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Economics of climate change debate coming to U of M

V.V. Chari
V.V. Chari

“Human beings are very adaptable,” observed V.V. Chari, professor of economics at the University of Minnesota.

If climate change results in rising sea levels, humans will figure out a way to move. But what is seldom addressed in the climate change debate, he said, is the loss of capital and the economic costs that such a scenario would entail.

“Attitudes toward risk matter a great deal in thinking about climate change,” he added.

For example, if  there is an equal chance of two possible outcomes on a community from a rising sea level — one with little economic impact, and another with large negative consequences, “especially for future generations … 30, 40, 50 years down the road — we should give more weight” to the possibility of the negative scenario occurring, he argues.

Chari, founding director of the Heller-Hurwicz Economics Institute at the U, hopes to make the Minnesota think tank a global center for just this kind of debate and analysis.

With the help of two U alumni who received their economics Ph.D.s at the U, Richard Sandor and Robert Litterman, he is launching the effort at a Wednesday event titled “Addressing Climate Change: Economic Perspectives on Pricing Environmental Risk.”

Both men will speak at the inaugural event at 5:30 p.m. at the McNamara Alumni Center. (The event is free and open to the public. RSVP here.)

Richard Sandor is described as the principal architect of interest rate futures markets and was “the key person involved in setting up derivative exchanges” at the Chicago Board of Trade in the 1970s and 80s, Chari said.  Among his many affiliations, Sandor founded the Chicago Climate Exchange in 2003 as a market where companies can voluntary trade greenhouse-gas emission rights.

Robert Litterman, retired managing director of Goldman Sachs and co-developer of the Black-Litterman Global Asset Allocation Model, has spent his professional career analyzing the consequences of uncertainty and risk on asset prices, both in academia and in the financial services industry.

Acknowledging that the political debate on climate change is “up and down,” Chari said that “given the overwhelming scientific consensus, we are going to have to do something about this sooner or later.”

Pointing out that emerging economies in China, India and Africa all want to grow rapidly, he said the idea of trading pollution rights will have to be addressed. “If we don’t have these kinds of discussions on how to trade rights and monitor markets, we will make dumb decisions down the road,” he added. “Those are hard problems.”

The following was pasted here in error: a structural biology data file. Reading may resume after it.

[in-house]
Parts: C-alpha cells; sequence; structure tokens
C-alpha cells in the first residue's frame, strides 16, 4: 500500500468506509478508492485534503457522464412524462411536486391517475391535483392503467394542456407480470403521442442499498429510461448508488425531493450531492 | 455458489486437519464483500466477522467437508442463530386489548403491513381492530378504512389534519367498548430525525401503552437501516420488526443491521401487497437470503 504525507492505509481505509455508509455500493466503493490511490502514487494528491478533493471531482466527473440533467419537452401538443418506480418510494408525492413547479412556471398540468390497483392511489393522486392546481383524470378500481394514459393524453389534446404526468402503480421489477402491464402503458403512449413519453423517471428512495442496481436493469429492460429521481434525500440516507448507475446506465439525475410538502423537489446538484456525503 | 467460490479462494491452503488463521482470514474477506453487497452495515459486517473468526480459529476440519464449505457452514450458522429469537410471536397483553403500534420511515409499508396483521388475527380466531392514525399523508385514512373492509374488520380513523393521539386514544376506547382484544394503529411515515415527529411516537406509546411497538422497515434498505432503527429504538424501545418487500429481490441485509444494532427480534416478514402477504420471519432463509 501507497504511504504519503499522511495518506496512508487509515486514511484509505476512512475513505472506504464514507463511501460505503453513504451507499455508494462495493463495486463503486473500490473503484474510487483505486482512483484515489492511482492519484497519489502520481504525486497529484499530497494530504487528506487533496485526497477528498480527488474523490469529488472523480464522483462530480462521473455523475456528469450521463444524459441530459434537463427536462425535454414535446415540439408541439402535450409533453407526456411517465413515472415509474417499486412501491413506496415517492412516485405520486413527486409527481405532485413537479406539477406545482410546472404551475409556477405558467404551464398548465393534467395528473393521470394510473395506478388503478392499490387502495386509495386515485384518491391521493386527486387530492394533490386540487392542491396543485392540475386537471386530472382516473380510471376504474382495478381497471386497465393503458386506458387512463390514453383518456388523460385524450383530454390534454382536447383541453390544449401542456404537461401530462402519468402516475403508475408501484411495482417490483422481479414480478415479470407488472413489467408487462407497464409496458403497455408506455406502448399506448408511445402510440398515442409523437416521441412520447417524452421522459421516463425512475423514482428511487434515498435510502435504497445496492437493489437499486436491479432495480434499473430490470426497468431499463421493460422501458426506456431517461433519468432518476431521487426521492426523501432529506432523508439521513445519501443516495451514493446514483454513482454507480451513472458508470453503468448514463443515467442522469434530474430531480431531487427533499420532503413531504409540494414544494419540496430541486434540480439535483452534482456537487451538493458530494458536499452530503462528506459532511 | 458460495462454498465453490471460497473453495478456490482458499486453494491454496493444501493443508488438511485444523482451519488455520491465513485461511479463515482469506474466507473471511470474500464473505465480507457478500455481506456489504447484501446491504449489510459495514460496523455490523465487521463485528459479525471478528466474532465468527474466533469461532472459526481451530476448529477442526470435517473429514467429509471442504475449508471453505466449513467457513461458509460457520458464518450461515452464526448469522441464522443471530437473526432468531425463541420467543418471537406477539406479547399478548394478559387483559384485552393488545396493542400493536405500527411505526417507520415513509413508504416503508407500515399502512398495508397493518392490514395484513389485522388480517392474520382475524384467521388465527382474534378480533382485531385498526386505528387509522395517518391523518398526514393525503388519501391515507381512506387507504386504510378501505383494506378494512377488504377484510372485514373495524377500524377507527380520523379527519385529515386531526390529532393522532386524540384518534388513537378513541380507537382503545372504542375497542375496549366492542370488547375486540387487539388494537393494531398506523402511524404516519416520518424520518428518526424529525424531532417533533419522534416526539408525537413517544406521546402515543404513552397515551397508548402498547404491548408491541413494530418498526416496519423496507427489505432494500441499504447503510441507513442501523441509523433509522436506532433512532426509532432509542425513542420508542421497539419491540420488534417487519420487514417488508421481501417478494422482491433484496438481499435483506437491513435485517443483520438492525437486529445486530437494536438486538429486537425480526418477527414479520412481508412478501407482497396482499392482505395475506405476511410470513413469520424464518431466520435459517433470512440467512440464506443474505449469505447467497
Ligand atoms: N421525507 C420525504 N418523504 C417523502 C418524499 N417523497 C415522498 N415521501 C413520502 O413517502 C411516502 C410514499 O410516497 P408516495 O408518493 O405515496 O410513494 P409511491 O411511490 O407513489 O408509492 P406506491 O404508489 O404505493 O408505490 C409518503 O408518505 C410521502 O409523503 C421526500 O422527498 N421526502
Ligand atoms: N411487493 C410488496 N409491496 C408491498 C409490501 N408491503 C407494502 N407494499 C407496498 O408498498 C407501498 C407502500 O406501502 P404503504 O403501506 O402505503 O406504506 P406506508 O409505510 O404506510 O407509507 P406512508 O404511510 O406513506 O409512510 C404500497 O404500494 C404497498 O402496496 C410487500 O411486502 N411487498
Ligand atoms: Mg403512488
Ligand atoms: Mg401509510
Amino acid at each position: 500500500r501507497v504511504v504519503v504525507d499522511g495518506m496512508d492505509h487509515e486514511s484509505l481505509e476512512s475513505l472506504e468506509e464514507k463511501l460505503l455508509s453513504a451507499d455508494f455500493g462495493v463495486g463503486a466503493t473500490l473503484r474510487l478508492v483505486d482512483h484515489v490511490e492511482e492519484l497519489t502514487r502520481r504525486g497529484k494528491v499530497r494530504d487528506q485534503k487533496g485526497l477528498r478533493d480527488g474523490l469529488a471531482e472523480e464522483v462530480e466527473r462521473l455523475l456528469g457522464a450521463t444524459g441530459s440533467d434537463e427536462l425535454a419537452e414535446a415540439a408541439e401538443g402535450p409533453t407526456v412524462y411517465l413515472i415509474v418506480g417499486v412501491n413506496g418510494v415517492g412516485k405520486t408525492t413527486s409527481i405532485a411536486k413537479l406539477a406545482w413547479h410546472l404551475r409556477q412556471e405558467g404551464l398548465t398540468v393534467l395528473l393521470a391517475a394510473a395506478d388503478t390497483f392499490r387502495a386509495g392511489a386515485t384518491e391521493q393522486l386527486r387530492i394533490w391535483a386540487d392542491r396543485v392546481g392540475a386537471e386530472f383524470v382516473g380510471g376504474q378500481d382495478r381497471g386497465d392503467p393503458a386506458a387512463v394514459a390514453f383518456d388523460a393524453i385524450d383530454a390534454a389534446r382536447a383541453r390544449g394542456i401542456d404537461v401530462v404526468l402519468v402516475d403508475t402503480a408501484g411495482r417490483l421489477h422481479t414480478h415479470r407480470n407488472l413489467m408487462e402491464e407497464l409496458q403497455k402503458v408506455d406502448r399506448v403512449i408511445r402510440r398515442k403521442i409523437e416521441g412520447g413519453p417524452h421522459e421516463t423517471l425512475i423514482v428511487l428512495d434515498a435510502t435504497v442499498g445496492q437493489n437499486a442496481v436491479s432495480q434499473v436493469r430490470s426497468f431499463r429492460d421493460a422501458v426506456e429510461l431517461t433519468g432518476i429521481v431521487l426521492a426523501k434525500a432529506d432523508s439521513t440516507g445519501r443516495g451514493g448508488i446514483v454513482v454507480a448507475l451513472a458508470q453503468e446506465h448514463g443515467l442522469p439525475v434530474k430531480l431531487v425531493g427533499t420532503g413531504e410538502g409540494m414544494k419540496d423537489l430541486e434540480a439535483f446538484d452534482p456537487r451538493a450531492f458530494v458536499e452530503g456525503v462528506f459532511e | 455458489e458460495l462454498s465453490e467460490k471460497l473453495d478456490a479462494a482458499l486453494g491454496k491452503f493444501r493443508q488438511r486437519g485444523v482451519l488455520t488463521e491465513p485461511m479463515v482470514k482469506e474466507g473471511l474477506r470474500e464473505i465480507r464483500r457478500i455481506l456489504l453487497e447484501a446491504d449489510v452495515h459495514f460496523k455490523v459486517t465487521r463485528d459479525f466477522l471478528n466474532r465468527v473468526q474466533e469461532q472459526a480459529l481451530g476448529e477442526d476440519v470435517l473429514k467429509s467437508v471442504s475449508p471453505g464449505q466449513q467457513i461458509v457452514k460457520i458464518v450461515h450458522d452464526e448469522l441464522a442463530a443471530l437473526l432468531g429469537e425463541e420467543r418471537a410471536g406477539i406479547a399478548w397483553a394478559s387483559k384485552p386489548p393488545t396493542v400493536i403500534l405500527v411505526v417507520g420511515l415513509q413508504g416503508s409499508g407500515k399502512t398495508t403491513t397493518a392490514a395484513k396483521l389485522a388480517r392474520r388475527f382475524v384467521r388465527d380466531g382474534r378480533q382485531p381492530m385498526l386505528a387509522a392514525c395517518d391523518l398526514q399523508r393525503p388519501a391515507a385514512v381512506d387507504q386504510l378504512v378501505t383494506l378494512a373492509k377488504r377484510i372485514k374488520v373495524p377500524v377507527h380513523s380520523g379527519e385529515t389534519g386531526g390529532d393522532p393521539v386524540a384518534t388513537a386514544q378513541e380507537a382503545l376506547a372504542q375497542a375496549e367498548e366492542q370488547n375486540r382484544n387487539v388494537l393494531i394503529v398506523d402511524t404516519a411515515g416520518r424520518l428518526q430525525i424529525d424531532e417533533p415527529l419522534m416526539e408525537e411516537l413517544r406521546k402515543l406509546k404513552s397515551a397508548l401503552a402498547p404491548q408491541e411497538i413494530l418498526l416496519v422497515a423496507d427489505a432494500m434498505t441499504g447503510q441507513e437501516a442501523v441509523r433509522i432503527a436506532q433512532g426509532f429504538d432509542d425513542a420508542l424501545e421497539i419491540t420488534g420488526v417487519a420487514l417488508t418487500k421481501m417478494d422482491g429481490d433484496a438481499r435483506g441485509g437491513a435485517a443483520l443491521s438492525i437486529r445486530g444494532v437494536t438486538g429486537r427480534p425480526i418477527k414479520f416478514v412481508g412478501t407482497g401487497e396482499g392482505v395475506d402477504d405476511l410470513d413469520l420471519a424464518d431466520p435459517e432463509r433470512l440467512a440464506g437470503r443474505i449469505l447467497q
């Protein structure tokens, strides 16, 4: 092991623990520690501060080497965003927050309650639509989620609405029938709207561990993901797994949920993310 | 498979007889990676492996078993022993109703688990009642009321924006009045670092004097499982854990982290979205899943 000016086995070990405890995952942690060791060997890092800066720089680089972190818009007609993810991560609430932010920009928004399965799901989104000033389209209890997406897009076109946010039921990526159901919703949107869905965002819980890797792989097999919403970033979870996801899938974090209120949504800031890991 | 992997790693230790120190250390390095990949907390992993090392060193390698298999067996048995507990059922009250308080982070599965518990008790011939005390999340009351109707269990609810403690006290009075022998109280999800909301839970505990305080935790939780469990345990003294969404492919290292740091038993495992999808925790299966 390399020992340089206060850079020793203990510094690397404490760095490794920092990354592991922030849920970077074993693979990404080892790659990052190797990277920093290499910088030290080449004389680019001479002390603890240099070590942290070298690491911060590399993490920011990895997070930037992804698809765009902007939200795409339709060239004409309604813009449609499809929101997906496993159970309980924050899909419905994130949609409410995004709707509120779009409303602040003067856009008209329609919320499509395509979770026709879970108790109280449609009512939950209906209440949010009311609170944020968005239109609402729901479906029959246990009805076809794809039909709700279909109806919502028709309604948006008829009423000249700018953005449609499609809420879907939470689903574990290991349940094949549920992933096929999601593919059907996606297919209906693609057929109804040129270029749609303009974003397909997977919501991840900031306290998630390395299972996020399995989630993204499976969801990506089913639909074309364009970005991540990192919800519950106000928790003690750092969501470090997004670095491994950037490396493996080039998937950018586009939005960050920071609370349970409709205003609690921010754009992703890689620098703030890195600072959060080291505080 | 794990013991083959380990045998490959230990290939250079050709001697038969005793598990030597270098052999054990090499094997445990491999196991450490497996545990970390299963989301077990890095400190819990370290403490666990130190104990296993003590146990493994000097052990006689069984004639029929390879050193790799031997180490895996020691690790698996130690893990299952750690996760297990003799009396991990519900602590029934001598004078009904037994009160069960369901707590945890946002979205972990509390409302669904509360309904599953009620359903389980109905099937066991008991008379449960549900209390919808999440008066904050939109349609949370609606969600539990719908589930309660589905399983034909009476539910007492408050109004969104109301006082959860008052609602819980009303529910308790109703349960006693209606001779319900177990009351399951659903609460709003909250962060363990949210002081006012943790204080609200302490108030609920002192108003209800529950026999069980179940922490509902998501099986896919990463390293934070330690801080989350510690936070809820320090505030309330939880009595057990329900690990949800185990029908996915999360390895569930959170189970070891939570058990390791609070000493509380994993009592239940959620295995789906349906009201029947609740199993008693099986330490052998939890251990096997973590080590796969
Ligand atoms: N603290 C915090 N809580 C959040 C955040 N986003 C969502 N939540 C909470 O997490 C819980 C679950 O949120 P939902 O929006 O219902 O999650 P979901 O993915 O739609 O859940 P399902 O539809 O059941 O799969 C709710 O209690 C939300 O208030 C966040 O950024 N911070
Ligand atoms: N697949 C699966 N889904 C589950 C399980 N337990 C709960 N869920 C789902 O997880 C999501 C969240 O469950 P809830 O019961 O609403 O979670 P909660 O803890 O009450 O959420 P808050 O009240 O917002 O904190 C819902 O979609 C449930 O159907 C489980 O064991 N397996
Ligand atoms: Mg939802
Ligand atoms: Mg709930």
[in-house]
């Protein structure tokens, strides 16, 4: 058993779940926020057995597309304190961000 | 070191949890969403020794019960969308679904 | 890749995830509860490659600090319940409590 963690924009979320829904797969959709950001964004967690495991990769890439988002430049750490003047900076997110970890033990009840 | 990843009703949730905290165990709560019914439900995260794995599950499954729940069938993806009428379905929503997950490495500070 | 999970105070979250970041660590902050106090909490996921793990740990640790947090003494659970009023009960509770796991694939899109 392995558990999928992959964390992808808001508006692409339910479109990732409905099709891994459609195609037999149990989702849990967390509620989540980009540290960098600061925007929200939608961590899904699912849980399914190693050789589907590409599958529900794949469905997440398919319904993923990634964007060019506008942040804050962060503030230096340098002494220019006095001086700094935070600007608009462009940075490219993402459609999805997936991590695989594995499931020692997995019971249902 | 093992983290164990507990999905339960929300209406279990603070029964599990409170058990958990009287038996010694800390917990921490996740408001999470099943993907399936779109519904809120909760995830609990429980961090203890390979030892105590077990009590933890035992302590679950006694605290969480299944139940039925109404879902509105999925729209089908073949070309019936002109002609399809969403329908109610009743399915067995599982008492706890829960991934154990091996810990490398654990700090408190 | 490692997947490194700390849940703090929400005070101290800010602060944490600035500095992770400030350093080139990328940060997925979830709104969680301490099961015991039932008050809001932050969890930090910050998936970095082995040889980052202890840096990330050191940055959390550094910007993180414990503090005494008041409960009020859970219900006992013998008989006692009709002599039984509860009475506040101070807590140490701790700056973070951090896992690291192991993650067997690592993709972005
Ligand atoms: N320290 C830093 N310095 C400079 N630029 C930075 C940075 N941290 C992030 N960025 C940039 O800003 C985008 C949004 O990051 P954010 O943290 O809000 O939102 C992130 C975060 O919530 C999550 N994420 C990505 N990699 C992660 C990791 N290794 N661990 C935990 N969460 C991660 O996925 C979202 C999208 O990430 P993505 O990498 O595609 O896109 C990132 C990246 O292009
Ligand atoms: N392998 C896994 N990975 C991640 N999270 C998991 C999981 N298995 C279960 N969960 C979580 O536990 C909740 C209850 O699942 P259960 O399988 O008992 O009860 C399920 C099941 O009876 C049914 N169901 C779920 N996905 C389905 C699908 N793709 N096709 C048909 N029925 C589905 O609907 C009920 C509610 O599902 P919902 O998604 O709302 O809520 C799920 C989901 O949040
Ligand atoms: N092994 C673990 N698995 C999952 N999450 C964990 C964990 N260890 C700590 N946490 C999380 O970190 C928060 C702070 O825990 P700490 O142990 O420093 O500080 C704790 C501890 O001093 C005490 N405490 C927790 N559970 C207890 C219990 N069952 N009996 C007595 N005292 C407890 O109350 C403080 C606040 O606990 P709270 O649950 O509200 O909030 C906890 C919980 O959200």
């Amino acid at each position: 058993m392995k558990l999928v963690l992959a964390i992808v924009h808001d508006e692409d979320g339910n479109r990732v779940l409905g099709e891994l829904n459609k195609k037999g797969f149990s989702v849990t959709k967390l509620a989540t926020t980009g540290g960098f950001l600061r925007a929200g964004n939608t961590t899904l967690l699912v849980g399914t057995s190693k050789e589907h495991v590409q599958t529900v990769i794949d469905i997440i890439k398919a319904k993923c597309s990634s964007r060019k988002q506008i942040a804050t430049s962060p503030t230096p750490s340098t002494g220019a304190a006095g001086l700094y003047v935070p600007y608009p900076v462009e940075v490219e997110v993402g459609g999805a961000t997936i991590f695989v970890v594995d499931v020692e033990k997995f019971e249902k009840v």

The mission of the Heller-Hurwicz Institute is to “use the best available economic theory and research to … have sizable effect on policy,” Chari added.

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Comments (3)

  1. Submitted by Gregory Lang on 02/07/2011 - 05:19 pm.

    The article mentioned only negative and neutral aspects of a theoretic rise in sea level. Here in Minnesota the lowest elevation is 602 feet on Lake Superior. The Mississippi is more than 700 foot elevation here in the Twin Cites.

    If the sea level was rising wouldn’t it benefit us here in Minnesota. If all the glaciers were to melt the maximum sea level rise would be under 600 feet!

  2. Submitted by Michael Zalar on 02/08/2011 - 05:23 am.

    If the ports that we ship to are swamped and underwater, that would affect us negatively.
    If there was a severe drought and we went into another dust bowl, that would affect us negatively.
    On the other hand shipping north through and ice free Hudson Bay might be a positive aspect. If we have the infrastucture laid out by then. Even positively we have to look at the economic factors involved in the future regarding climate change, and make allowances for them.

  3. Submitted by Doug Cole on 02/08/2011 - 09:53 am.

    If you are trying to grow wheat in Russia or Australia you might be interested in this topic.

    How hot did it get last year in Minnesota? Ask any insurance company. At least they are interested.

    Anyone in congress not interested is foolish. But I’ve said that before…and we are more dependent on agribusiness anyway. Anyone trust them?

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